He tore his gaze away. Hague stalked slowly through the crowd, his hands clasped behind his back as he watched Perry with an intensity that was unnerving. He was moving to place himself within her vision again.

“Take Byrnes,” Lynch said. “To watch your back.”

Both Byrnes and Garrett stared at each other. Garrett gave a short nod. “I’ll need someone. Wouldn’t be the first trap the duke’s planned.” It was as much of an apology as he could give.

Tension drained out of Byrnes’s shoulders. “Finally. Some action.”

“I want him alive,” Garrett snarled.


Garrett was gone. So too was Hague.

Perry ducked beneath a swipe meant to cut her face. She’d started to notice something in the last minute. The duke’s chest rose and fell with startling alacrity. He hadn’t expected her to last this long, and from the way his blows were becoming wider and more aggressive, he was hoping to finish this quickly. She was outmatched in strength and reach, but she was faster than he was and her endurance was better.

“I’ll hazard a guess,” she panted, “that Scotland is notoriously free of fencing masters. Or any opposition of reasonable skill.”

The duke’s lip curled and he lashed out. Their swords squealed as Perry riposted, locking the hilts together.

“Where’s your man now?” he spat.

“Taking care of old business,” she shot back, disengaging and meeting his next strike with a clever prise de fer.

“Hague.” The Moncrieff actually smiled. “I hope that ends well for him.”

Perry danced clear. Something about his tone sent a shiver through her. “What have you planned?”

“Why, nothing, my dear.” His tone was almost solicitous as he cut through her sleeve. The tip of the sword bit into her bicep, and Perry cried out as he wrenched it free with a nasty little smile. “You do realize how very predictable this is? Him showing up here to ruin my exhibition? I couldn’t have extended him a better invite.”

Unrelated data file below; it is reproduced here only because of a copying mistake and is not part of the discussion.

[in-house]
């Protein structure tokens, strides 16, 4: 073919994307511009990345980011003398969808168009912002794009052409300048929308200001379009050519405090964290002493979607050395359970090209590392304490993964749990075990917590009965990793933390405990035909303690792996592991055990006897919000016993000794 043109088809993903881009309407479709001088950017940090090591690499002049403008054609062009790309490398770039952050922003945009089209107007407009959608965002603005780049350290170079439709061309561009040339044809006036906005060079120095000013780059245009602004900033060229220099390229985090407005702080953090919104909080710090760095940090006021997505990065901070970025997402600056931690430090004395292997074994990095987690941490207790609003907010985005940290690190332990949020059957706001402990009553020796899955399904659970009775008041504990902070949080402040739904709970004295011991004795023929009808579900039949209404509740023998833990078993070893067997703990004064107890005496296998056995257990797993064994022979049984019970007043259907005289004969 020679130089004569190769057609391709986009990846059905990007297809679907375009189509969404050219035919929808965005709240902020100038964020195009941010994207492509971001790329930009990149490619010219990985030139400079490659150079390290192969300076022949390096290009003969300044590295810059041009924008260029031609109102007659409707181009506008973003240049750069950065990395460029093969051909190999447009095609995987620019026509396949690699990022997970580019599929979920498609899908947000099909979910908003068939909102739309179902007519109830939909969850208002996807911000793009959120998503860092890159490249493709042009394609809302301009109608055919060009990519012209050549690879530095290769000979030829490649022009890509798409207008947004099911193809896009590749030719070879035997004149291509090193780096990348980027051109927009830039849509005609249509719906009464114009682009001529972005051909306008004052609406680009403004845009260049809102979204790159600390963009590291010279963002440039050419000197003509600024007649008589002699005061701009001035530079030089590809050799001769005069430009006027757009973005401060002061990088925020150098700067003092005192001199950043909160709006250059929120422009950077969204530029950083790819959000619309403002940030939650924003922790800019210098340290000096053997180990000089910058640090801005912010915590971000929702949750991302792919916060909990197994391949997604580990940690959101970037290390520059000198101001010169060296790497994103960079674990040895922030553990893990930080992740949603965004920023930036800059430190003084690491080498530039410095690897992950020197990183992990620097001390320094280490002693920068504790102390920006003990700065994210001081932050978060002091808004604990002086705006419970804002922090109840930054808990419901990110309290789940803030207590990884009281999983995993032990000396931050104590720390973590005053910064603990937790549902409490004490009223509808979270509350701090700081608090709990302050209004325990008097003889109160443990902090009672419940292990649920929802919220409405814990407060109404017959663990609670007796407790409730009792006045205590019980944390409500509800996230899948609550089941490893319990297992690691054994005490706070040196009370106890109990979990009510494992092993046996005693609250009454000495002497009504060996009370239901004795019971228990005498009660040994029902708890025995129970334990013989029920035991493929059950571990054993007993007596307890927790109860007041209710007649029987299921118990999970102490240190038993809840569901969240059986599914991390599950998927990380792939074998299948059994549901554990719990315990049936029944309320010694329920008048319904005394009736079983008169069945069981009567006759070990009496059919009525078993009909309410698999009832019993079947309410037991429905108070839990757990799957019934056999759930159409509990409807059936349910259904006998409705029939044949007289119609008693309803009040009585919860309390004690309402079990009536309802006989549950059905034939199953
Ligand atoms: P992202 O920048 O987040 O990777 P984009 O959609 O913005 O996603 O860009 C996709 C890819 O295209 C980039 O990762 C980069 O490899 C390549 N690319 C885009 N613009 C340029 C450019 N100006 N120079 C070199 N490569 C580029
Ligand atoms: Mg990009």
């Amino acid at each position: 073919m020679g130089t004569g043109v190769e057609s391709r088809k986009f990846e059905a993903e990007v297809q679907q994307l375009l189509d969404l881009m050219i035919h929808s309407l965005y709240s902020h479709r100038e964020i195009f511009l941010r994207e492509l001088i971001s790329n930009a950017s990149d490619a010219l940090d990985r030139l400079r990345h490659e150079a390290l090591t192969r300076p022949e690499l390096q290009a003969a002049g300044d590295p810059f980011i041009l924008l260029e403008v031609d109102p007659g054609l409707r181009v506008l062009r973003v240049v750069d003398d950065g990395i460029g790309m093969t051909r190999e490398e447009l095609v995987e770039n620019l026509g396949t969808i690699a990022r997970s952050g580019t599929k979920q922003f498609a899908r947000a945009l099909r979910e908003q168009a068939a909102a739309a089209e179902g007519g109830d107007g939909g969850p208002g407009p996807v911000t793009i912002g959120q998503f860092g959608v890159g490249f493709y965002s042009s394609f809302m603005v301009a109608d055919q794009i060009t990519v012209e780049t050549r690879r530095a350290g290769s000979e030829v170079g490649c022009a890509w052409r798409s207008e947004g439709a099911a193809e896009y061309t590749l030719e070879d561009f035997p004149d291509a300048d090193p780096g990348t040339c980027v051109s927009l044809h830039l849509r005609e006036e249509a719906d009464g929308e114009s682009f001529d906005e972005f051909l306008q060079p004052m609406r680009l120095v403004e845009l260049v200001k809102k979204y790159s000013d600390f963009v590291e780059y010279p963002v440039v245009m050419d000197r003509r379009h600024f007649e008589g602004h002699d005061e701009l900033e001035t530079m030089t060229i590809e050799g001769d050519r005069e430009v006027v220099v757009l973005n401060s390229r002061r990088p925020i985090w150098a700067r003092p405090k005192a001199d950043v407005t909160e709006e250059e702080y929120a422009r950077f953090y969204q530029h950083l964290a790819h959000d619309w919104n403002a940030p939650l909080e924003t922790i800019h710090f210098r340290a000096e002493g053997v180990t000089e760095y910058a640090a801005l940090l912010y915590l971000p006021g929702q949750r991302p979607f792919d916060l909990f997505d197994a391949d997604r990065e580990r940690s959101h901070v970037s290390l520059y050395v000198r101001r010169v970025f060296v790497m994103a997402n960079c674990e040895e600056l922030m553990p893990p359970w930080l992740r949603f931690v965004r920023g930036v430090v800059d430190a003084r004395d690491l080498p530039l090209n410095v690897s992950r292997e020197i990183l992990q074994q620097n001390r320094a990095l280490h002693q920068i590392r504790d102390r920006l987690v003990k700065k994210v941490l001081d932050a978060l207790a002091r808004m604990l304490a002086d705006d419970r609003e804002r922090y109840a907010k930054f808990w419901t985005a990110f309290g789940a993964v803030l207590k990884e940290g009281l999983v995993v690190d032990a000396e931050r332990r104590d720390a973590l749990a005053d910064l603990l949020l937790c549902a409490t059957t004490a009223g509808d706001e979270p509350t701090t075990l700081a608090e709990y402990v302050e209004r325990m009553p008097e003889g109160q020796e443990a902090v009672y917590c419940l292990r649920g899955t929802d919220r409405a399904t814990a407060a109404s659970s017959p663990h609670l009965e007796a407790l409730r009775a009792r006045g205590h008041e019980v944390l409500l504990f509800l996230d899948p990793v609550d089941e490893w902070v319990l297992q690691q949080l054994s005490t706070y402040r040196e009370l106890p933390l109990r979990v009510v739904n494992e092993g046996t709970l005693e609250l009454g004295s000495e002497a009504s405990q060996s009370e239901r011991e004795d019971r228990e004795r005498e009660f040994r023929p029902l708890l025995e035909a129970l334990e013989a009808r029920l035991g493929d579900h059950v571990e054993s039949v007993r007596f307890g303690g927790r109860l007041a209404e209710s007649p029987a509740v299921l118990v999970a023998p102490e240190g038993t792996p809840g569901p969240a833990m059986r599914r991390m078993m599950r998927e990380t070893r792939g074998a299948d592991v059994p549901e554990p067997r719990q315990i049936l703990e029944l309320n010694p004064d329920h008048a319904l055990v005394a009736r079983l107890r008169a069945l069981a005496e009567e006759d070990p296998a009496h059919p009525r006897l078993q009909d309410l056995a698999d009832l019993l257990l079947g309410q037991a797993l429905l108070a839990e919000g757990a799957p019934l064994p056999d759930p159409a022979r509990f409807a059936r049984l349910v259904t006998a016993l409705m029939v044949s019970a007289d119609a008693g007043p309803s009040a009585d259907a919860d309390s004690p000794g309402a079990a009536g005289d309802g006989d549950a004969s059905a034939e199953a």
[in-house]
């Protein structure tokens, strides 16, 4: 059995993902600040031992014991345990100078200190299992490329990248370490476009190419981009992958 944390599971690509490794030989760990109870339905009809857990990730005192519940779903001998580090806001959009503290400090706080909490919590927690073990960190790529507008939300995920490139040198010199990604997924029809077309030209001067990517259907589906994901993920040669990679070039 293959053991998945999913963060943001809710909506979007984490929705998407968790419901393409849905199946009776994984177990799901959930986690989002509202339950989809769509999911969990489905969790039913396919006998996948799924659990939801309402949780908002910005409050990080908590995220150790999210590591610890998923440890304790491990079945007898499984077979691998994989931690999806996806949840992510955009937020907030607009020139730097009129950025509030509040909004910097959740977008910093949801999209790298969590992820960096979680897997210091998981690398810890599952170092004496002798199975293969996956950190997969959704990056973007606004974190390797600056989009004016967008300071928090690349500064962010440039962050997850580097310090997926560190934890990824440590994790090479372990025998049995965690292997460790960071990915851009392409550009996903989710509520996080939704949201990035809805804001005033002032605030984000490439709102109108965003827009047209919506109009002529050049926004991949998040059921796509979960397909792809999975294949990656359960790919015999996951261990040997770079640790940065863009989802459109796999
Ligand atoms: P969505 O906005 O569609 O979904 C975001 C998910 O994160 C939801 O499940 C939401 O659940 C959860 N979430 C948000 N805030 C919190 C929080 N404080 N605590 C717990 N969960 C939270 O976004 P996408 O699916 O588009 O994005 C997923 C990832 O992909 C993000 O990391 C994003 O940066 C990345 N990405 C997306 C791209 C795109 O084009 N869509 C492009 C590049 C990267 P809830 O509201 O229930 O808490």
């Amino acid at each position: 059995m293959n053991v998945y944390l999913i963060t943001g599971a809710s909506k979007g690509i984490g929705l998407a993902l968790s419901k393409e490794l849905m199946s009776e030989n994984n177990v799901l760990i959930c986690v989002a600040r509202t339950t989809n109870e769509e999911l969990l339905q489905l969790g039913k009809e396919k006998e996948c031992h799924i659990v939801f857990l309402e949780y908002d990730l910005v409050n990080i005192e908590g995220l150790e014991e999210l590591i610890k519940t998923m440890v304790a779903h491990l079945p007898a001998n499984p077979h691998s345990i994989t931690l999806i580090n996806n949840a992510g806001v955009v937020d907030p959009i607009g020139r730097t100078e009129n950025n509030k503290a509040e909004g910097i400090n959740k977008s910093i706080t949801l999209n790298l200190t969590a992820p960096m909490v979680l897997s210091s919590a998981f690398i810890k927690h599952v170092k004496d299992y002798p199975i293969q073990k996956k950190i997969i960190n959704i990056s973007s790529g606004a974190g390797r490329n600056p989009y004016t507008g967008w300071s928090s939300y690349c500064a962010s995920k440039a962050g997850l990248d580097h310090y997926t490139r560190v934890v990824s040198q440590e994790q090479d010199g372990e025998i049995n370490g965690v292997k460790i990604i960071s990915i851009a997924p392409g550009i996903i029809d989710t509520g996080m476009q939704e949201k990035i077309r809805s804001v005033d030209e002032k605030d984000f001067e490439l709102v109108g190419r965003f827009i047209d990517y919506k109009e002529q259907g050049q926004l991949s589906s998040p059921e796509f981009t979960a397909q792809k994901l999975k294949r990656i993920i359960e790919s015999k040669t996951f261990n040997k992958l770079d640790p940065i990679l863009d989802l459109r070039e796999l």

The crowd gasped and Perry staggered into a debutante in acres of pastel pink skirts. Her foot slipped on the silk and the Moncrieff lunged forward. Perry threw herself onto the ground in a roll, coming up on her feet as the girl screamed behind her.

The Moncrieff yanked his blade from the girl’s shoulder and shoved her out of the way. “Clear the bloody floor!” he snapped as a matron screamed and caught the fainting girl.

Perry tried to thrust but her arm felt so heavy. Thick, viscous blood dripped down her sleeve, the lace of her cuffs clinging wetly to her skin. The bleeding would stop soon, but the injury deep within the muscle paralyzed her movements. The duke’s next thrust tore the hilt from her hand. The rapier slid across the parquetry and landed by the top of the stairs.

No time to look for it. The Moncrieff thrust toward her heart.

It was all she could do to drop beneath the blade. Perry hit the polished timber, her hands slapping the ground as the rapier whistled overhead. She had only a bare second to react, for she was vulnerable in this position.

Hooking her foot behind his, she kicked it out from under him and rolled. The duke hit the ground with a curse, but Perry was already up and sprinting, sliding to her knees to snatch up her rapier with her left hand.

Boots echoed behind her. She came up and swung just in time to counter another attack.

“I see,” Perry gasped, “that your thrusts with a blade are almost as ineffective as your attempts at seduction.”

Fury filled the duke’s eyes and he beat her back with furious lunges she could barely deflect.

“Tell me,” the duke demanded. “Would you like your lover’s heart on a plate once Hague is through with him? Or in a box?”

Hitting her corps-à-corps in the shoulder staggered her back, and Perry’s eyes widened as the heel of her foot found no purchase.

She was at the edge of the staircase.


“Bloody mirrors,” Byrnes muttered, staring at the mirror maze exhibit. “Of course he had to go in there.”

Garrett glanced behind him, listening for a second to the sound of steel clashing on steel. If he could still hear it, then she was still alive.

Byrnes muttered something under his breath, glaring at the distorted view of himself with an enormous forehead. A plaque at the front read: There is only one way out of the maze, but to find it is to find your way within.

“If there’s only one exit, we’ll have to separate. I’ll enter through it and meet you in the middle,” Byrnes said.

“We’ll trap him there,” Garrett replied and stepped through into the maze.